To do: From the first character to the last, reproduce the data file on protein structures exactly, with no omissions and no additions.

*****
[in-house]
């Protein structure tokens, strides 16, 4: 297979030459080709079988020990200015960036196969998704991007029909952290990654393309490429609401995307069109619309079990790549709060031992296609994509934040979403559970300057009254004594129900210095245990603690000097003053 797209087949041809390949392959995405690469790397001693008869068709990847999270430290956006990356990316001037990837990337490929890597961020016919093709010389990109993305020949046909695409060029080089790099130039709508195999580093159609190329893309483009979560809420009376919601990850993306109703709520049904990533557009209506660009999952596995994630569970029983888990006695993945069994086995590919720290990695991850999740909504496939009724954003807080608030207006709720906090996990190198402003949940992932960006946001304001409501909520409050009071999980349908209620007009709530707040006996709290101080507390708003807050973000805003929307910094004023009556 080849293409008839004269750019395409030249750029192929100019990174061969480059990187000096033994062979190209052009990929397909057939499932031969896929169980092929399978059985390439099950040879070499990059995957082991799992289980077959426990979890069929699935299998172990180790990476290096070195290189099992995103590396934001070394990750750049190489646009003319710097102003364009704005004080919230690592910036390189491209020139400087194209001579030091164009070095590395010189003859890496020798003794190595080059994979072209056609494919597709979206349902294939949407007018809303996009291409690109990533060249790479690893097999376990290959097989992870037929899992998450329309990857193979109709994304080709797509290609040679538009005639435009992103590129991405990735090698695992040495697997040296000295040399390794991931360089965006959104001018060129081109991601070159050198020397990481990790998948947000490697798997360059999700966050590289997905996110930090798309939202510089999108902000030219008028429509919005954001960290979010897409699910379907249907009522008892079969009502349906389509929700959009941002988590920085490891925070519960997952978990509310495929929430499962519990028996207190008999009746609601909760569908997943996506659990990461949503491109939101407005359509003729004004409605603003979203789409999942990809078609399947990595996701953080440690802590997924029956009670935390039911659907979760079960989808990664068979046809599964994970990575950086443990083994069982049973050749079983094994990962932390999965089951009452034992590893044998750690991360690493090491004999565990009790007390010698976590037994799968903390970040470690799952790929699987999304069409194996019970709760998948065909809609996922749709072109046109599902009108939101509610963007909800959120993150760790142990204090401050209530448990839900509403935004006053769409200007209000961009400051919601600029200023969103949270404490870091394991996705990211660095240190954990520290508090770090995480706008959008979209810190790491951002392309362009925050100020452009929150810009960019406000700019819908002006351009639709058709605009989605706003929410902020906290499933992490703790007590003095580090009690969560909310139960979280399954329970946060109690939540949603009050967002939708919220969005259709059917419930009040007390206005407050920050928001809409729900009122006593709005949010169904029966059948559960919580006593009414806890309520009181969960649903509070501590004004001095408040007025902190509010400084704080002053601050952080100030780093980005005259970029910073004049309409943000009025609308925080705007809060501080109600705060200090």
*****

[in-house]
């Protein structure tokens, strides 16, 4: 297979030459080709079988020990200015960036196969998704991007029909952290990654393309490429609401995307069109619309079990790549709060031992296609994509934040979403559970300057009254004594129900210095245990603690000097003053 797209087949041809390949392959995405690469790397001693008869068709990847999270430290956006990356990316001037990837990337490929890597961020016919093709010389990109993305020949046909695409060029080089790099130039709508195999580093159609190329893309483009979560809420009376919601990850993306109703709520049904990533557009209506660009999952596995994630569970029983888990006695993945069994086995590919720290990695991850999740909504496939009724954003807080608030207006709720906090996990190198402003949940992932960006946001304001409501909520409050009071999980349908209620007009709530707040006996709290101080507390708003807050973000805003929307910094004023009556 080849293409008839004269750019395409030249750029192929100019990174061969480059990187000096033994062979190209052009990929397909057939499932031969896929169980092929399978059985390439099950040879070499990059995957082991799992289980077959426990979890069929699935299998172990180790990476290096070195290189099992995103590396934001070394990750750049190489646009003319710097102003364009704005004080919230690592910036390189491209020139400087194209001579030091164009070095590395010189003859890496020798003794190595080059994979072209056609494919597709979206349902294939949407007018809303996009291409690109990533060249790479690893097999376990290959097989992870037929899992998450329309990857193979109709994304080709797509290609040679538009005639435009992103590129991405990735090698695992040495697997040296000295040399390794991931360089965006959104001018060129081109991601070159050198020397990481990790998948947000490697798997360059999700966050590289997905996110930090798309939202510089999108902000030219008028429509919005954001960290979010897409699910379907249907009522008892079969009502349906389509929700959009941002988590920085490891925070519960997952978990509310495929929430499962519990028996207190008999009746609601909760569908997943996506659990990461949503491109939101407005359509003729004004409605603003979203789409999942990809078609399947990595996701953080440690802590997924029956009670935390039911659907979760079960989808990664068979046809599964994970990575950086443990083994069982049973050749079983094994990962932390999965089951009452034992590893044998750690991360690493090491004999565990009790007390010698976590037994799968903390970040470690799952790929699987999304069409194996019970709760998948065909809609996922749709072109046109599902009108939101509610963007909800959120993150760790142990204090401050209530448990839900509403935004006053769409200007209000961009400051919601600029200023969103949270404490870091394991996705990211660095240190954990520290508090770090995480706008959008979209810190790491951002392309362009925050100020452009929150810009960019406000700019819908002006351009639709058709605009989605706003929410902020906290499933992490703790007590003095580090009690969560909310139960979280399954329970946060109690939540949603009050967002939708919220969005259709059917419930009040007390206005407050920050928001809409729900009122006593709005949010169904029966059948559960919580006593009414806890309520009181969960649903509070501590004004001095408040007025902190509010400084704080002053601050952080100030780093980005005259970029910073004049309409943000009025609308925080705007809060501080109600705060200090």